‘Great music’ makes this a must-see show
By Peter Rimmer
Hair The Musical 50th Anniversary Tour
I RECALL going to the Empire 51 years ago, as a 16 year old, to see the original production of Hair. In fact, I was that impressed, I went a second time in the same week. On reflection, perhaps I went that second time just to try and understand what went on.
Hair, has never really gone away. Productions of the show have been performed many times over the years and of course hit recordings of songs, such as: Aquarius (Fifth Dimension) Aint Got No, I Got Life (Nina Simone) and Good Morning Starshine (Oliver) have keep the music in the public eye over the years.
It’s a show that wouldn’t be commissioned today as it implies that the use of drugs is a fun thing to do, which is rather misleading. However as a piece of history it’s a good night out.
Hair follows a tribe of hippies living in New York City during the Vietnam War. In their commune living, there is free love and plenty of drugs (what fun they must have had). Of course, the shadow of the war creeps over them. The trouble starts as tribe member Claude is conscripted to serve in the army, and the rest of the action is spent trying to get him out of it.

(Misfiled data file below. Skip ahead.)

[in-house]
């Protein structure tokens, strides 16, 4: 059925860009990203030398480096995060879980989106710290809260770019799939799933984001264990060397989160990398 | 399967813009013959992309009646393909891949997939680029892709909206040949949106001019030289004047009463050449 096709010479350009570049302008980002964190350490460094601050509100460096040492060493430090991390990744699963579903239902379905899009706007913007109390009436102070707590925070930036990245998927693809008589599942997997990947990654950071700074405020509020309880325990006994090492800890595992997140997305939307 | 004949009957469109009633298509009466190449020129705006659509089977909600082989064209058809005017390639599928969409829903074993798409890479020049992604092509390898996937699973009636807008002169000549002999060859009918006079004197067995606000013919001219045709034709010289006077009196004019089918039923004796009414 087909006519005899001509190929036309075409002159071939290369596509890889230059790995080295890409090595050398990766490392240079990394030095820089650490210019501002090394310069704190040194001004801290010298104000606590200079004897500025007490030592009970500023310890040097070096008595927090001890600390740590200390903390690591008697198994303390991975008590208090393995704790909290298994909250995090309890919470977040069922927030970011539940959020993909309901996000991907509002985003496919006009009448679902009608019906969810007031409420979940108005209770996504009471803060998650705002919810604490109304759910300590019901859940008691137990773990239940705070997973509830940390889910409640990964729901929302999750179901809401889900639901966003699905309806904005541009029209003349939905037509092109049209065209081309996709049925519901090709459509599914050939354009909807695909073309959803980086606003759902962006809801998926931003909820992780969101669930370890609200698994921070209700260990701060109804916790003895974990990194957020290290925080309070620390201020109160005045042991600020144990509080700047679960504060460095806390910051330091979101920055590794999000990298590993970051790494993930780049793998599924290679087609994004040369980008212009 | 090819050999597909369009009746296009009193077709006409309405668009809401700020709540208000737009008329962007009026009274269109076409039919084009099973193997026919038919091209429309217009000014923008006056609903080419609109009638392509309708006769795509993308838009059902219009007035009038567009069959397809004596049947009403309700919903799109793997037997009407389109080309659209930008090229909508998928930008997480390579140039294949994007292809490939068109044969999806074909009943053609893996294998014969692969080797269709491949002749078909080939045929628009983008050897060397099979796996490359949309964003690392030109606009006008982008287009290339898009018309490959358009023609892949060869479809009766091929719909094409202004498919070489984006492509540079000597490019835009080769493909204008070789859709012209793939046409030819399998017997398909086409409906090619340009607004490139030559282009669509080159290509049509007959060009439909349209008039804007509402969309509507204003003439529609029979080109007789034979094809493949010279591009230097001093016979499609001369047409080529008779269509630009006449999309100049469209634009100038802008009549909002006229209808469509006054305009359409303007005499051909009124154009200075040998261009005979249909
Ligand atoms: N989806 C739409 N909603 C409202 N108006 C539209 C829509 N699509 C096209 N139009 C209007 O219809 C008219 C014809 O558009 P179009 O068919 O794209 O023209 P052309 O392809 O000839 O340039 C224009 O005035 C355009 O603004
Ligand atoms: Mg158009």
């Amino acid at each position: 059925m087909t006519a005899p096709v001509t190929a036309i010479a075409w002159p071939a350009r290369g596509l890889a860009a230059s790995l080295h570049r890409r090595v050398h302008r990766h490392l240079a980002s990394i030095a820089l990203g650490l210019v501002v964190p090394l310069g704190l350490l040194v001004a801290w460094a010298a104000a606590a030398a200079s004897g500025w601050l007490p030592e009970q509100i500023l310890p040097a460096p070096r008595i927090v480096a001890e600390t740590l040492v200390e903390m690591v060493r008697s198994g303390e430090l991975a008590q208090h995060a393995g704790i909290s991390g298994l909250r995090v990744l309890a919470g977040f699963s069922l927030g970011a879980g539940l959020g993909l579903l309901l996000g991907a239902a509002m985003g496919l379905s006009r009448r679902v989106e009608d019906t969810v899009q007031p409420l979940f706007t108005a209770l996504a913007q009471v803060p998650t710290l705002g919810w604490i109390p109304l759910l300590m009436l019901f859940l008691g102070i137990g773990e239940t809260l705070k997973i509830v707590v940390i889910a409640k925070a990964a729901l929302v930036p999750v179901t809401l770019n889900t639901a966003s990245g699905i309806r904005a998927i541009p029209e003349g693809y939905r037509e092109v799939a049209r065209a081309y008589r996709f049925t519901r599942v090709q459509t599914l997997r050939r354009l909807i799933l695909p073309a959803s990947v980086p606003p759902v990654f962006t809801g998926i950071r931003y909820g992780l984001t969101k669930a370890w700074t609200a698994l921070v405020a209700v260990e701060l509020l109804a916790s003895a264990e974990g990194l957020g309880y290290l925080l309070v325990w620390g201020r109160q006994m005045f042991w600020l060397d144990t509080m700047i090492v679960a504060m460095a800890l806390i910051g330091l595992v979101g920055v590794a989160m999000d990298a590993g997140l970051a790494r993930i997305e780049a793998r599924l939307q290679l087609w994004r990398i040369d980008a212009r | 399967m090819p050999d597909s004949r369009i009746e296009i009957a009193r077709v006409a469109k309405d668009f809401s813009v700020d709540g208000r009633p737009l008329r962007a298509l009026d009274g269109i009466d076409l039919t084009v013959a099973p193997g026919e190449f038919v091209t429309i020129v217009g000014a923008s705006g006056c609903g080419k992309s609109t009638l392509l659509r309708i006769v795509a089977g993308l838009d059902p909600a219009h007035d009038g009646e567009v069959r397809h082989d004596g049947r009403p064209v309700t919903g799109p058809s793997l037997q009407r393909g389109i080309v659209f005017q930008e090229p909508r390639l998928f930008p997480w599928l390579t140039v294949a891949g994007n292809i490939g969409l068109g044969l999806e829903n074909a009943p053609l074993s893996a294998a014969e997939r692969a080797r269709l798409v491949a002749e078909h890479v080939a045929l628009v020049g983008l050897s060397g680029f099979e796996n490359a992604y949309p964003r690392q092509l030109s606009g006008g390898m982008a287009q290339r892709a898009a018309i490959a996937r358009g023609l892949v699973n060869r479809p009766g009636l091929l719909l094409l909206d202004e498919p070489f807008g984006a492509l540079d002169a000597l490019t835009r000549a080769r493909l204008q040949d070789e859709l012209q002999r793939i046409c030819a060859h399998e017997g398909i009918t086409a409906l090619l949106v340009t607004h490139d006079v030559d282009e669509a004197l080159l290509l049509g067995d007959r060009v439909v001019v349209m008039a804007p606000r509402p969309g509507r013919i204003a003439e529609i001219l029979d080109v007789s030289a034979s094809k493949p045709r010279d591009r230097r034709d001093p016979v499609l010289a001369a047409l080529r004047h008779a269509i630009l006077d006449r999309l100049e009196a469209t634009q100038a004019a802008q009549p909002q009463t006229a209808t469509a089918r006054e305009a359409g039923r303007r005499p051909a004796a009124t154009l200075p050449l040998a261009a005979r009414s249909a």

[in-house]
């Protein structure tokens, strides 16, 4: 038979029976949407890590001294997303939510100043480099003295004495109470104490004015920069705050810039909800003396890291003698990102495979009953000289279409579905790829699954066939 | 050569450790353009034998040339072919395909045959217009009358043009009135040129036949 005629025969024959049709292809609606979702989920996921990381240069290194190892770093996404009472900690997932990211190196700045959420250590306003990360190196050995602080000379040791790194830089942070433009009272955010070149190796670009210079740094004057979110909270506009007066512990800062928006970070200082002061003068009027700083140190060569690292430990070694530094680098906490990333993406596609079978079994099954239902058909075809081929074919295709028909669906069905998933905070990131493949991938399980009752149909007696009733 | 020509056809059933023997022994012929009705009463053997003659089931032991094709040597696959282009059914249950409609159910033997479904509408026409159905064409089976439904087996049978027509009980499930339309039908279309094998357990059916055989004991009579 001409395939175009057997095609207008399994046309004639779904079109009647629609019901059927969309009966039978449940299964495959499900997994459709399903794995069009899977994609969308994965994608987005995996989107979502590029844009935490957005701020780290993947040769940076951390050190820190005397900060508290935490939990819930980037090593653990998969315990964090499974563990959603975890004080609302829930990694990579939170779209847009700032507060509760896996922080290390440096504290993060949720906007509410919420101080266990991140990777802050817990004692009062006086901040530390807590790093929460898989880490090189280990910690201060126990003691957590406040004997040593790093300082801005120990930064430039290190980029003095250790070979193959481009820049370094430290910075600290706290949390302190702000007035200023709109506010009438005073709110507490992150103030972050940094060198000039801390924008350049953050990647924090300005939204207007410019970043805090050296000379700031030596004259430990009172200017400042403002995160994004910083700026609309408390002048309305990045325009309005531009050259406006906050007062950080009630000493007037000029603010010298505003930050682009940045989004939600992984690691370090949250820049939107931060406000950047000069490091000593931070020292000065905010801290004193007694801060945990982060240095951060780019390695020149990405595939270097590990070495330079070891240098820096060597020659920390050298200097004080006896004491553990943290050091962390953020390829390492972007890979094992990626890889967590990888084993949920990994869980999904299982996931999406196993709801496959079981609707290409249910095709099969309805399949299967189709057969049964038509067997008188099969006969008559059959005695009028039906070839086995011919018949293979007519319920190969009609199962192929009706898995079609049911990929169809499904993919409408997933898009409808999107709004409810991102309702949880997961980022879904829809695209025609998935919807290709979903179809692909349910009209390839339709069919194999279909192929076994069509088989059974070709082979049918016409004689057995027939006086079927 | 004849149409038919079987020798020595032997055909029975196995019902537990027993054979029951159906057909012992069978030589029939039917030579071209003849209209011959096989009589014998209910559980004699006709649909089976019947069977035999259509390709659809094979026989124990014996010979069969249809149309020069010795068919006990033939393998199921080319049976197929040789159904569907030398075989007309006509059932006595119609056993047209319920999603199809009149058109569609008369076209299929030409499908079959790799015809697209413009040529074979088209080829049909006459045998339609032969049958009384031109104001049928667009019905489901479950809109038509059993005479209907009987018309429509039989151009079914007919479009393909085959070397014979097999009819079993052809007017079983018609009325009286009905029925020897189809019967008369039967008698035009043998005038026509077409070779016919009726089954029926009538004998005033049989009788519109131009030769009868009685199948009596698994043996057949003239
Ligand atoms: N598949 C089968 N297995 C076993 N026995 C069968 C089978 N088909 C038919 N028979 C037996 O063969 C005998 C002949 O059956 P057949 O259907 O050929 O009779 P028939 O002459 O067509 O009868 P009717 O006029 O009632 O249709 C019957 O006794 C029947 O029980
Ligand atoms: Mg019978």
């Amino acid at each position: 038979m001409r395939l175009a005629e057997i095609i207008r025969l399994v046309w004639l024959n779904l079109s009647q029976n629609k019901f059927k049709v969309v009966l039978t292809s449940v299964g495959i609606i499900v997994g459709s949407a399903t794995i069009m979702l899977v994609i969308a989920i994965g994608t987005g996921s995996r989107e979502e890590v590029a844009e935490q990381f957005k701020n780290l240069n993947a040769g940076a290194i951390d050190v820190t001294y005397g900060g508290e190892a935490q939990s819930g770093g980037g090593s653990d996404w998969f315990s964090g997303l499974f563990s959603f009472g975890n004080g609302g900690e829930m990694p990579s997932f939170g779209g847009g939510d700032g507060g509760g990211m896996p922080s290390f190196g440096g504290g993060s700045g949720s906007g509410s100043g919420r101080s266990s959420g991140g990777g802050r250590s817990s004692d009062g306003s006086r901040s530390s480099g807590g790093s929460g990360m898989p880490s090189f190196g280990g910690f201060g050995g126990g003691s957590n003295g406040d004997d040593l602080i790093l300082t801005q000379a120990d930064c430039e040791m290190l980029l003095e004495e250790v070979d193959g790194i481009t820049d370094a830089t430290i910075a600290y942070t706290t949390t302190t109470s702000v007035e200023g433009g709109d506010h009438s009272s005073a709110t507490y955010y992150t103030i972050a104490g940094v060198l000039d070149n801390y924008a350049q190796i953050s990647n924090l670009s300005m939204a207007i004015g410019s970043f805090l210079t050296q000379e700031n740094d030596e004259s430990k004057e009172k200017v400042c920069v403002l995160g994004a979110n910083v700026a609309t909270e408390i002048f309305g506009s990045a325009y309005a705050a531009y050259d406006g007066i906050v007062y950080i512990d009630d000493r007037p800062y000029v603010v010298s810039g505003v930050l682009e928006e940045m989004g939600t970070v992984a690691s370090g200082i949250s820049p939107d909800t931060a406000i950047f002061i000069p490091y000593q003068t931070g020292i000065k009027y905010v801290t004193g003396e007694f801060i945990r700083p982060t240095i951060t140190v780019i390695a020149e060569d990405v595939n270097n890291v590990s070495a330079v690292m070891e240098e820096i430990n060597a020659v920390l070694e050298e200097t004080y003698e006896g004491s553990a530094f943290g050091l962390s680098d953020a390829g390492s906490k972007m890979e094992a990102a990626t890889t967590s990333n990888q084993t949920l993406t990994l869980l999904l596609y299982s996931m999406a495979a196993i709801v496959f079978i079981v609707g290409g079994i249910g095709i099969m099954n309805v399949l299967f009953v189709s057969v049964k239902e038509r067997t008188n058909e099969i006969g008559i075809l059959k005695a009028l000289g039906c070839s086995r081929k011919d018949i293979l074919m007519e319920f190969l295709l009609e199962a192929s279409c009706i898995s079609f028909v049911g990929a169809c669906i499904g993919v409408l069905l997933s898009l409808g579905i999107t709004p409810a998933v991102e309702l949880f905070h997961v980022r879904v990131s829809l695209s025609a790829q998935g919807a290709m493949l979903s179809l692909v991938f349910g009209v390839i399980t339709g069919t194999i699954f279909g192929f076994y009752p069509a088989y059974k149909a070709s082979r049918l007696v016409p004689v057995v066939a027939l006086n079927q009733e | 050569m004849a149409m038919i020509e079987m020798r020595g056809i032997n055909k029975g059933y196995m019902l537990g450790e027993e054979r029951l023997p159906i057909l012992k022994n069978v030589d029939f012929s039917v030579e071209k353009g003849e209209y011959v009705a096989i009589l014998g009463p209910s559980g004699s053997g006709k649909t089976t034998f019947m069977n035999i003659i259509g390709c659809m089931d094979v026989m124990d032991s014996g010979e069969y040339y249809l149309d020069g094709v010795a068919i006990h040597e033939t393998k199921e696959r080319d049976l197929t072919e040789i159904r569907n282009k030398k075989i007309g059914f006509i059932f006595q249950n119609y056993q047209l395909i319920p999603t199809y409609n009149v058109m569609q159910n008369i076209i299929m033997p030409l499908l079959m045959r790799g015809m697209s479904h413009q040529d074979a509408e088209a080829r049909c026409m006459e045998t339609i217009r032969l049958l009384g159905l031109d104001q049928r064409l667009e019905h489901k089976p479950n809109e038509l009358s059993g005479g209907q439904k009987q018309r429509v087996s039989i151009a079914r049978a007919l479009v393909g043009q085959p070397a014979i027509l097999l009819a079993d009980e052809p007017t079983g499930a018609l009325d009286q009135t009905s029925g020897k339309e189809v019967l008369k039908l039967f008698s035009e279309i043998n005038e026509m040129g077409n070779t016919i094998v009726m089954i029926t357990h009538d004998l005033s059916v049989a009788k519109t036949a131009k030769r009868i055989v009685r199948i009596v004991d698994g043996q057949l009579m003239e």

The cast are full of enthusiasm as they perform with vocals that almost lift the ceiling, and with X Factor’s Jake Quickenden as Berger bursting on to stage, the show gets off to great start.
A five piece band are on stage throughout the show, and they play great music. They perform everything from rock to acoustic numbers, and are well led by musical director Gareth Bretherton.
As previously mentioned, the play revolves around Paul Wilkins, as Claude the conscript. He has a great voice and gives the action some real depth as do Natalie Green and Aiesha Pease.
Local girl Kelly Sweeney, playing the part of Crissy, makes the most out of her part and it’s good to see her making inroads into the world of musical theatre.
But it’s the non-stop singing that makes this an event not to miss.
In the 60s it was seen as a controversial piece of political theatre, but not now, things have moved on and even the on-stage nudity is not outrageous and is very quickly over with.
A good crowd turned up for the first night, and plenty of them descended to the stage to join the cast for a final chorus of Let the Sunshine in.
I still don’t quite understand it, and the vision of love overcoming hate still has not come to fruition, but it is well worth buying a ticket to this good slice of nostalgia.